Current Drug Abuse Reviews 01/2012; 5(1):52-63. DOI:10.2174/1874473711205010052
[Show abstract][Hide abstract] ABSTRACT: Opioid dependence is a significant public health problem associated with high risk for relapse if treatment is not ongoing. While maintenance on opioid agonists (i.e., methadone, buprenorphine) often produces favorable outcomes, detoxification followed by treatment with the μ-opioid receptor antagonist naltrexone may offer a potentially useful alternative to agonist maintenance for some patients.
Treatment approaches for making this transition are described here based on a literature review and solicitation of opinions from several expert clinicians and scientists regarding patient selection, level of care, and detoxification strategies.
Among the current detoxification regimens, the available clinical and scientific data suggest that the best approach may be using an initial 2-4 mg dose of buprenorphine combined with clonidine, other ancillary medications, and progressively increasing doses of oral naltrexone over 3-5 days up to the target dose of naltrexone. However, more research is needed to empirically validate the best approach for making this transition.
The American Journal of Drug and Alcohol Abuse 03/2012; 38(3):187-99. DOI:10.3109/00952990.2011.653426 · 1.78 Impact Factor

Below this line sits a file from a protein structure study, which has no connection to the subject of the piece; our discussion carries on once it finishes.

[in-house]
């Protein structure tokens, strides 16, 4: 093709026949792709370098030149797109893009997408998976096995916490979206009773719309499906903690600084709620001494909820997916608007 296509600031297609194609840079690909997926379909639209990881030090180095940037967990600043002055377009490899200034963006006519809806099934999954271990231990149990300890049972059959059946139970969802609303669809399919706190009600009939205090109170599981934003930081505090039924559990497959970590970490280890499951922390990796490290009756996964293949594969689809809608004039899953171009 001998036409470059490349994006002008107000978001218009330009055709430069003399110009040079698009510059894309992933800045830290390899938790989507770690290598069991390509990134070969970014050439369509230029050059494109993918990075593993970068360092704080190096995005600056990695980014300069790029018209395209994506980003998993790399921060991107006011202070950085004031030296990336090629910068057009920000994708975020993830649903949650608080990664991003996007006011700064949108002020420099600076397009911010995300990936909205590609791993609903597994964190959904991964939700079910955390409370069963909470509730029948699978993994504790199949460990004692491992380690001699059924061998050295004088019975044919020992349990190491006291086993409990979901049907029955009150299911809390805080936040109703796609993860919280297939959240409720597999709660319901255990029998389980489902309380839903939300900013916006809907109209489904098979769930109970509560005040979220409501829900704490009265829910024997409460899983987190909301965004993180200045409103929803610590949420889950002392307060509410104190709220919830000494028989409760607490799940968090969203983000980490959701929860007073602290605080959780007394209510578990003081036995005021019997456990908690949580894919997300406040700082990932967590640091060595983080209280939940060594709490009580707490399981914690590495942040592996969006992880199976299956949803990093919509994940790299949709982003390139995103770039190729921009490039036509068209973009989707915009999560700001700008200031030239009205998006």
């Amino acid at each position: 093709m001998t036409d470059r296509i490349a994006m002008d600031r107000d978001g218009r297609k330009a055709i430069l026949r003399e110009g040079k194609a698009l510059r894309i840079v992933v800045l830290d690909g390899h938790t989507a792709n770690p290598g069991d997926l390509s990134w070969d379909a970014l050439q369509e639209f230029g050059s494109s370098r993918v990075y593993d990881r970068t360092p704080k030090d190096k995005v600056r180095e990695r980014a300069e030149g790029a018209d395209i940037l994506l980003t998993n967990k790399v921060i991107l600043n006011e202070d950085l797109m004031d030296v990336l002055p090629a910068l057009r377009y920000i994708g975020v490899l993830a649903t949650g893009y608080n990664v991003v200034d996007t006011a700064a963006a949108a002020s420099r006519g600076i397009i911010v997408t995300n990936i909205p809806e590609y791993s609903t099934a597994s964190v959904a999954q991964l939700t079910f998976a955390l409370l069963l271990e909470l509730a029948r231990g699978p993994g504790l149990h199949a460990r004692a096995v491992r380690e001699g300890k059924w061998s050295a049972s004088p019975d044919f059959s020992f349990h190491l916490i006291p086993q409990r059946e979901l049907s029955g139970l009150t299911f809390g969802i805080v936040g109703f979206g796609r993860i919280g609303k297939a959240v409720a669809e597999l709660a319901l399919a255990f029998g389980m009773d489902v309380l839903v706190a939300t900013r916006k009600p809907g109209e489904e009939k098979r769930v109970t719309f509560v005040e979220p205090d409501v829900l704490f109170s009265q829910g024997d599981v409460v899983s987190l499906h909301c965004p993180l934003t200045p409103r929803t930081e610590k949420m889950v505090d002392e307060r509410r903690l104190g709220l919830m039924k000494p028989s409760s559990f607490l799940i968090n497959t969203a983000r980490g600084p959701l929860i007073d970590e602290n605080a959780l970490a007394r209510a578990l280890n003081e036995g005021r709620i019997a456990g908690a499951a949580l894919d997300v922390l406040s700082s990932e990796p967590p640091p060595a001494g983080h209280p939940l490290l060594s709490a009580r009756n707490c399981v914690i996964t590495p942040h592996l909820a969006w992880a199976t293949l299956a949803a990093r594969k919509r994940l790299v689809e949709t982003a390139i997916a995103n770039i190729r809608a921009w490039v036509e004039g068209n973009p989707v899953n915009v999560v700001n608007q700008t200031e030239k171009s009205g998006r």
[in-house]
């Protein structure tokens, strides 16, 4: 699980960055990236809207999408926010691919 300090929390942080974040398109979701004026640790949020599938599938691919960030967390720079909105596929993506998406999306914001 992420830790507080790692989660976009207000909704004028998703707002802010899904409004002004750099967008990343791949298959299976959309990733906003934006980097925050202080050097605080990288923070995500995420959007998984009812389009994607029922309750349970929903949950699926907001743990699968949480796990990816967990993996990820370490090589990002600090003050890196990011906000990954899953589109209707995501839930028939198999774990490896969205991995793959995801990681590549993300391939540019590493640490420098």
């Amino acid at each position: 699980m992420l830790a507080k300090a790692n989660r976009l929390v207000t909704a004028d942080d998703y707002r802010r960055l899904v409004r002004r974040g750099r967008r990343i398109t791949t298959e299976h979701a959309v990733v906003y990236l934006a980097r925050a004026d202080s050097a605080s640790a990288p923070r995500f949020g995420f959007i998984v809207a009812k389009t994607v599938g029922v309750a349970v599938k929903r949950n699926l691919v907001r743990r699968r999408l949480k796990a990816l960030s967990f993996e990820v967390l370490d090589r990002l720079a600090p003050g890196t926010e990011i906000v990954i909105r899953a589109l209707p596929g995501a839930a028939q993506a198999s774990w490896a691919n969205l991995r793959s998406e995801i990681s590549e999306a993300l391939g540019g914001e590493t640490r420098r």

[Show abstract][Hide abstract] ABSTRACT: Detoxification refers to the safe discontinuation from a substance of dependence and is distinct from relapse prevention. Detoxification usually takes between a few days and a few weeks to complete, depending on the substance being misused, the severity of dependence and the support available to the user. Psychosocial therapies alongside pharmacological treatments are essential to improve outcome. The dependencies considered in this overview are detoxification from opioids (with methadone, buprenorphine, α2‐adrenoceptor agonists and adjunct medications), alcohol (with benzodiazepines, anti‐glutamatergics and γ‐aminobutyric acid (GABA)‐ergic drugs), stimulants and cannabis (with no clear recommended pharmacological treatments), benzodiazepines (with dose tapering) and nicotine (with nicotine replacement therapy, antidepressants and partial agonists). Evidence is limited by a lack of controlled trials robust enough for review bodies, and more research is required into optimal treatment doses and regimes, alone and in combination.
British Journal of Clinical Pharmacology 02/2014; 77(2). DOI:10.1111/bcp.12245 · 3.88 Impact Factor